Harvest360 joins us as our social equity partner, sponsoring 50 tickets and mentorship for equity applicants in the Empire State. (To apply to the program, fill out this form.)
Learn more about this event and all our incredible speakers, sponsors and partners here. NJ Cannabis Insider members should use promo code nysub for discounted entry. Some 200 people have already signed up for next week’s event.
And don’t forget to use your early-bird code for our June 8-9 conference is early0608.
Panels we’re producing, include:
- The importance of designing the right cannabis space
- The ins and outs of micro-licenses
- Preparing and identifying the future workforce
- What’s in store for banking and financing
For this event, our social equity partner is the New Jersey Cannabis Trade Association, who is sponsoring tickets for 20 qualified social equity applicants as well as producing a series of educational virtual events around essential topics, such as choosing the right location, dispensary, cultivation and manufacturing plans, regulatory compliance and more. We hope to announce our most of featured speakers next week.
If you’re interested in sponsorship or speaking opportunities for our June conference or future events, reach out to Enrique Lavin or Kristen Ligas.
Until next week…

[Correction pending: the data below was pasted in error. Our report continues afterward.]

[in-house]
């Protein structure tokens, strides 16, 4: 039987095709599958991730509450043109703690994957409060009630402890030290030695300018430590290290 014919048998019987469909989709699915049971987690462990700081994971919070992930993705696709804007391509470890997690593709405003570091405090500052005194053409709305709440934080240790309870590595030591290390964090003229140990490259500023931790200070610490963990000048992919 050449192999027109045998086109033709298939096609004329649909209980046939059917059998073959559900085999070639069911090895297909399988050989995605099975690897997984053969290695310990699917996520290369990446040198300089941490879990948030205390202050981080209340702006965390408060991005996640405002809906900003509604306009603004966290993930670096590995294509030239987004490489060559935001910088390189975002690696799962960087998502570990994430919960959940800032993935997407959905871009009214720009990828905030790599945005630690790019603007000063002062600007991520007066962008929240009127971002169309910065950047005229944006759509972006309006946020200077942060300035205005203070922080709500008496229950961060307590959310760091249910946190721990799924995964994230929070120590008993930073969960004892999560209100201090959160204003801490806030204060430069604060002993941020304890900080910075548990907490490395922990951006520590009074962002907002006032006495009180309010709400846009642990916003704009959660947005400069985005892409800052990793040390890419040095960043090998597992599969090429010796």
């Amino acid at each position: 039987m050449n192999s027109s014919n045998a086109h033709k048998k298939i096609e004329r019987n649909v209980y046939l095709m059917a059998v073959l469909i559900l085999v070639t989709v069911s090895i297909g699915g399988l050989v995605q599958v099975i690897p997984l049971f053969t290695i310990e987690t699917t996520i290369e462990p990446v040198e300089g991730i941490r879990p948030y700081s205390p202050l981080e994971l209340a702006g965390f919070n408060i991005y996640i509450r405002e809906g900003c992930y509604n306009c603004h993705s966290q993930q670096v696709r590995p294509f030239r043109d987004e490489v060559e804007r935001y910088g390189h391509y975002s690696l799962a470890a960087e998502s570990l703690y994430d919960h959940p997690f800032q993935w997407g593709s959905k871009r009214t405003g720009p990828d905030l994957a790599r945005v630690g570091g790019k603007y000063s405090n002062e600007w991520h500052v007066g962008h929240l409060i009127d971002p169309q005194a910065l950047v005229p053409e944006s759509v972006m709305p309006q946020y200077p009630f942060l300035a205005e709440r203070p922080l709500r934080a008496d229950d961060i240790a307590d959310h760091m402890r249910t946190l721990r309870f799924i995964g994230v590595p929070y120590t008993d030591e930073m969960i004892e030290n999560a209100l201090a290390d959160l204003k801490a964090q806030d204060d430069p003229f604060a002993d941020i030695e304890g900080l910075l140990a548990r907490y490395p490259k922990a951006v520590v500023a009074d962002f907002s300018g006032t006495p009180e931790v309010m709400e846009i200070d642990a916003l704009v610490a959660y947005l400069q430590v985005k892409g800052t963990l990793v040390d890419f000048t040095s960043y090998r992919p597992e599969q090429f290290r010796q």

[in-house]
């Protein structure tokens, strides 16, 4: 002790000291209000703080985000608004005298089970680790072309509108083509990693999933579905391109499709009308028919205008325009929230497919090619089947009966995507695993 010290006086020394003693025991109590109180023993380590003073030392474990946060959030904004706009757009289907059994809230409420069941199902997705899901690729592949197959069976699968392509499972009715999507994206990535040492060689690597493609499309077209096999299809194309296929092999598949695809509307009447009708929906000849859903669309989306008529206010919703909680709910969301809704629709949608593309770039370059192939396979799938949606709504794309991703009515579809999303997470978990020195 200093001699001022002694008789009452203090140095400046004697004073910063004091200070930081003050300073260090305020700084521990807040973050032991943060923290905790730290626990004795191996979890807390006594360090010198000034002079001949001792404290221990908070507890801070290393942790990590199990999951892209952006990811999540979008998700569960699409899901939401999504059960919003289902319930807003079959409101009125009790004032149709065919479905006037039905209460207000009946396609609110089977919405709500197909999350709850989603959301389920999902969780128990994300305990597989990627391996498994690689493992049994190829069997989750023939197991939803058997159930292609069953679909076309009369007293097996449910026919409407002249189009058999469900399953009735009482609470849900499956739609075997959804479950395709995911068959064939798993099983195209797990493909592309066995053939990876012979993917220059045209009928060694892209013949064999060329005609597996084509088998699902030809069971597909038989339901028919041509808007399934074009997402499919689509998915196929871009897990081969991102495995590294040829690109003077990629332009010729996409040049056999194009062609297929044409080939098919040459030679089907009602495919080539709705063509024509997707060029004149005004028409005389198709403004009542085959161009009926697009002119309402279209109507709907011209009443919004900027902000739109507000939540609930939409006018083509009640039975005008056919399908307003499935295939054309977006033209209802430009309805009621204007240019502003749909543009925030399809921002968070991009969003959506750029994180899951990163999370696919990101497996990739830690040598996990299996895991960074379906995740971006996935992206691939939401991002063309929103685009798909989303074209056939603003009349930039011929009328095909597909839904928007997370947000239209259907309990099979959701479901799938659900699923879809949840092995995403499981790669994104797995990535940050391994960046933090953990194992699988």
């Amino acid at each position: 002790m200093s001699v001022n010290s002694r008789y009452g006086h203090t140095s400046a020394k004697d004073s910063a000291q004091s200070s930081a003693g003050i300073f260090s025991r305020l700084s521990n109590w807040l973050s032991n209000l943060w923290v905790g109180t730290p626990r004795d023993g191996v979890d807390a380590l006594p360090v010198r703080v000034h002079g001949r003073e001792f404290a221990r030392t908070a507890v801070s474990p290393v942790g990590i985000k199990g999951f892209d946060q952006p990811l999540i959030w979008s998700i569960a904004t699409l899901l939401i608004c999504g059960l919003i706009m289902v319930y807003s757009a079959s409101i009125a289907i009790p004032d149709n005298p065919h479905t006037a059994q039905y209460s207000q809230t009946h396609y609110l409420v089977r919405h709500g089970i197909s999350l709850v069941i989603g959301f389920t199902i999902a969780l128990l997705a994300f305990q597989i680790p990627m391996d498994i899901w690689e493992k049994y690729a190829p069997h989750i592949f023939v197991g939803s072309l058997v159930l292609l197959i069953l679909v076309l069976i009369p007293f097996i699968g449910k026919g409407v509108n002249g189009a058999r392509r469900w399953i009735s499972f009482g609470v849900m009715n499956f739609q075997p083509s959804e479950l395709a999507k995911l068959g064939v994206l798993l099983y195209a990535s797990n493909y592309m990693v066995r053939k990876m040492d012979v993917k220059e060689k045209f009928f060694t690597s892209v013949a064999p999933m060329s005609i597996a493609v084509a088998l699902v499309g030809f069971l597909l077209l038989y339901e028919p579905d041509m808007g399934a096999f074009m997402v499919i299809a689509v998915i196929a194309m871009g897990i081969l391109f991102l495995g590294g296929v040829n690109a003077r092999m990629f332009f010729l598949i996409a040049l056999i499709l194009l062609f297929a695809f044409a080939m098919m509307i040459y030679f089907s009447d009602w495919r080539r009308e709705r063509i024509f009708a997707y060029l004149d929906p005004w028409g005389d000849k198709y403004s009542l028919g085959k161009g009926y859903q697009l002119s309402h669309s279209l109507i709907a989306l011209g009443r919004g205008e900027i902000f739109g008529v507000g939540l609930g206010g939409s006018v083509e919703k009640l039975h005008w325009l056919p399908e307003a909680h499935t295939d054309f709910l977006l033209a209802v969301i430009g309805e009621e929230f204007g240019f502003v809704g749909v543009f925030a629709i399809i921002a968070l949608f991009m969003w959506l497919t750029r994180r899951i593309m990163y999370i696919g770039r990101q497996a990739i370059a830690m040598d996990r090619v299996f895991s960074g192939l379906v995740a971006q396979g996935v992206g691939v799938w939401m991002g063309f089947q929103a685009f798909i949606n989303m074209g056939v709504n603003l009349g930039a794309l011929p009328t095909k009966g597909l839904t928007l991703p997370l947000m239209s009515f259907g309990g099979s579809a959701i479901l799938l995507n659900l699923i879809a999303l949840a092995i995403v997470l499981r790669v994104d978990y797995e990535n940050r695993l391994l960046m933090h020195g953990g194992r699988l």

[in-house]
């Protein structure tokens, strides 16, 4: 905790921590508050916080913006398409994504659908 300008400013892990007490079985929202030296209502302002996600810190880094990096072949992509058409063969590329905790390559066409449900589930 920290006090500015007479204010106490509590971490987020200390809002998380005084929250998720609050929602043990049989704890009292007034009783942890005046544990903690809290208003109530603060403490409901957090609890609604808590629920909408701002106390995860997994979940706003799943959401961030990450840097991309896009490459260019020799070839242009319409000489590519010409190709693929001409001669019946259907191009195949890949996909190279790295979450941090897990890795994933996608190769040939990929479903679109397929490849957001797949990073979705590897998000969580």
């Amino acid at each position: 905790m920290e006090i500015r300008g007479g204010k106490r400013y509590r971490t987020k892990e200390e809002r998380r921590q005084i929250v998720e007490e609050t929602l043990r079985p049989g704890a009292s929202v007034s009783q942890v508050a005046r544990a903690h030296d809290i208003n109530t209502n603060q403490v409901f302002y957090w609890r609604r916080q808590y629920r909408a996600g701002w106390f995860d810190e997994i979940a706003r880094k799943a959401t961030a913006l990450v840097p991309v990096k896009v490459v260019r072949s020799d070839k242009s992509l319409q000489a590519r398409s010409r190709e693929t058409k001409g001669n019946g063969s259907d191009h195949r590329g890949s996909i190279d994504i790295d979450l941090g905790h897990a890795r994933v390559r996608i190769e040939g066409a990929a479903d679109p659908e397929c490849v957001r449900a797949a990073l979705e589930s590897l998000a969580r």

— Jelani Gibson
Map of New Jersey illus
tration by Canva
To ban or not to ban? Why municipalities should be flexible about their decisions, insiders say
As cities and towns continue to roll out ordinances regulating cannabis business within their borders, some are taking the cautious route, banning everything until they see how it works in other cities and towns and thinking they might revisit down the road.
But those ordinances might not be as flexible as some think. Sean Mack, an attorney with Pashman Stein Walder Hayden, said there’s some confusion around municipalities changing their ordinances past the six-month deadline.
“The thought process on how the appeal is going to work is flawed,” he said. The towns think, ‘we ban everything now, then we change our minds later, so now we want to allow things.’ You have to repeal your opt-out ban. Now, you’re back in a situation where your town does not have a duly adopted law by Aug. 21 to ban certain cannabis businesses.
Municipalities have until Aug. 21 to opt-in or opt-out of cannabis regulations for businesses. Those that do nothing will lock in a standard set of rules for five years.